Vin Santo is Italy's celebrated sweet wine made in the passito style by drying ripe grapes on mats that allow the grapes to raisin and strengthen the flavors. The process takes several months with the fruit losing over half its weight when it is time to press the fruit, according to Forbes, meaning it takes almost 22 pounds of grapes to produce one liter of vin santo. White grapes are often the base for the dessert wine, such as trebbiano and malvasia grapes for Tuscan vino santo options. 

Tuscany's red versions are commonly made with sangiovese and malvasia nera. The Italian Wine Guide explains vin santo occhio di pernice, or eye of the partridge, blends both red varieties to create a concentrated wine that must age for a minimum of three years before release. The aging time further intensifies the honeyed, dried fig, and caramelized toffee flavors in the wine, making it perfect for enjoying with its traditional accompaniment, Italian biscotti.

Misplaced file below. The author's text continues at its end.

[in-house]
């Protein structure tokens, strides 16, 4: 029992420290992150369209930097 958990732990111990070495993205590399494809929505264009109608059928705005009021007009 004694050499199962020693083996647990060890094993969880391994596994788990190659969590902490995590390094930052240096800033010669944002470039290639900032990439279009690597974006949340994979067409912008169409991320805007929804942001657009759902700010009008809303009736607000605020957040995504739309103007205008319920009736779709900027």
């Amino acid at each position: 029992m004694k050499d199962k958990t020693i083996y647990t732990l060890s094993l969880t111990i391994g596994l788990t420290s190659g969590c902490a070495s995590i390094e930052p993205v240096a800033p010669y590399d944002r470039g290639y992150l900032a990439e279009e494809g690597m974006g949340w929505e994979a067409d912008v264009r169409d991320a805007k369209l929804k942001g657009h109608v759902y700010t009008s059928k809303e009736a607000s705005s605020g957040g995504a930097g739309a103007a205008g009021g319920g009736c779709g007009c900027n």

Recioto della Valpolicella

Crafted in style similar to vin santo, the Italian dessert wine recito della valpolicella is made from harvested red grapes that are left to dry for months on straw mats until the fruit raisins to concentrate the flavor. By law, the fruit is required to dry until at least the first day of December after harvest, a production style known as the appassimento method; however, it often takes several more months. 

The production of amarone wine also uses this winemaking style; however, amarone is a dry wine, while recito is incredibly sweet. The wine site shares that the finished Recito wine often has over 50 grams of residual sugar per liter. Wine Spectator adds the creation of Amarone likely happened because a winemaker allowed fruit intended for Recito to ferment to become a fully dry wine.